Senate Takes Its Turn Talking Seminole Gaming

Feb 17, 2016

Credit Ted Murphy

The Senate took its turn talking gaming Wednesday. Lawmakers in the Senate Regulated industries committee passed a measure that would ratify a gambling agreement between Florida and the Seminole Indian tribe along with a larger gaming measure.

Six Florida counties took up a significant chunk of the committee’s gaming discussions Wednesday. The six counties have held referendum votes supporting a move to allow slot machines at pari-mutuels in their communities. But committee chair, Rob Bradley (R-Orange Park) says that could violate the proposed agreement with the tribe. Under the current compact proposal, Bradley says only a select few pari-mutuels could offer slots without violating the exclusivity agreement.

“The proposed compact permits one additional pari-mutuel location in Miami-Dade and one additional pari-mutuel location in Palm Beach with each additional facility permitted to phase in during a period of three years 750 slot machines and 750 video racing terminals with a $5.00 bet limit,” Bradley says.

Bradley says if slot machines are expanded to pari-mutuels beyond that, the $3 billion the state is expected to take in through revenue sharing over the next seven years would be significantly cut. But, Lakeland Republican Senator Kelli Stargel says it doesn’t make sense to treat pari-mutuels differently. And says the current proposal uses the compact to pick winners and losers. She has a different idea.

“It requires that the compact is deemed ratified if the following two amendments are made to the compact: The compact must be amended to provide that revenue sharing is not impacted if the legislature approves slot machines at any existing facilities in counties that have approved slot machines by referendum as of January 1st 2016 and it removes the proposed language dealing with the new slot licenses for Palm Beach and Miami Dade Counties,” Stargel says.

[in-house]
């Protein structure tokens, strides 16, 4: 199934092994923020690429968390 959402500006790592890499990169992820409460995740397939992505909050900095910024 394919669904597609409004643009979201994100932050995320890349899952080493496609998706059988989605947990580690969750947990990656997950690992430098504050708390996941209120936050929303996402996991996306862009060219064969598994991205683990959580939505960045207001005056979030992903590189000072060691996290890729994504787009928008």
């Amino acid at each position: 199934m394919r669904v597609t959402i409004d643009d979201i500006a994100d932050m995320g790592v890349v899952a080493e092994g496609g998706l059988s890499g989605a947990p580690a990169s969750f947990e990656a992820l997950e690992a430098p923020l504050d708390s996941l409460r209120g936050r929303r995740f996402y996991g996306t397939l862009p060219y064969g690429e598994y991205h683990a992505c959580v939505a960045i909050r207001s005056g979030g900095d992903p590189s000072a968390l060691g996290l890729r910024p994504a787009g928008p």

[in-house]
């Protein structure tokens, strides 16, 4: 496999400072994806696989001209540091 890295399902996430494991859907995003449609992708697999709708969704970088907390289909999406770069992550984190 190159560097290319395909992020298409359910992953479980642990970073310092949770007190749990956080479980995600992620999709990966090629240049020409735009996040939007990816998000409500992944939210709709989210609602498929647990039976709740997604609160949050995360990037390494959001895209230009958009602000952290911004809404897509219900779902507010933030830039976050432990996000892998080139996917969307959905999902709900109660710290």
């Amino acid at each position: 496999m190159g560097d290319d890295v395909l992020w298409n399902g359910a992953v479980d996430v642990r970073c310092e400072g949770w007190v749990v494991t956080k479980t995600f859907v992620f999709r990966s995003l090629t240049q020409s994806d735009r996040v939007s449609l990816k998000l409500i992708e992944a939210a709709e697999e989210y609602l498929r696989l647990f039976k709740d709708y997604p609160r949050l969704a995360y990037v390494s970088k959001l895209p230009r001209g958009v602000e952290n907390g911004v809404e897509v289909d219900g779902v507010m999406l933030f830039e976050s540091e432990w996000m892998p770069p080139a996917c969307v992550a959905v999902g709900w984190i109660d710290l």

Under Stargel’s proposal those counties that have held referendums would be able to approach the legislature at a later date to request slot machine licenses. But some like Sen. Garrett Richter (R-Naples) say they’d rather resolve the issue now.

“We’ve already deferred this once. As you might know I chaired a committee a few years ago and we went around the state and we had hearings and we met in four corners of the state and we debated these issues. We debated a commission. We debated the slots. We debated it all and at the end of the day it was decided to kick the can down the road to a future legislature and this is the future legislature,” Richter says.

And committee members say a measure by Sen. Joe Negron (R-Stuart) better addresses that. Lawmakers voted against Stargel’s amendment and looked instead to the Negron amendment. The provision makes its changes in the larger gaming bill rather than the compact ratification measure.

“The first thing it does is it recognizes all prior slot machines where there has been a referendum and respects the right for new referendums to be made to authorize slot machines. It authorizes a new slot machine license in Miami Dade County, which to be clear is already in the compact so that would be the same,” Negron says.

Negron says that means pari-mutuels like Creek Entertainment in Gretna would be given slot licenses. The change also decouples greyhound and horse racing from other gambling activities at pari-mutuels. But Bradley warns Negron's plan could impact revenue sharing with the tribe.

“There’s so many moving parts because it depends on how many slot licenses you have. Ms. Baker would get into the details of all these as to whether you would offset revenue, less tribe revenue all these things,” Bradley says.

The amendment passed. Lawmakers also passed a provision that would link the gaming bill and compact ratification measure—stipulating that one cannot pass without the other. But the Senate committee stopped short of following the House procedure which put both provisions under one bill. Without that, some are worried about what could happen if both measures make it to Governor Rick Scott’s desk, but he only signs one and chooses to veto the other.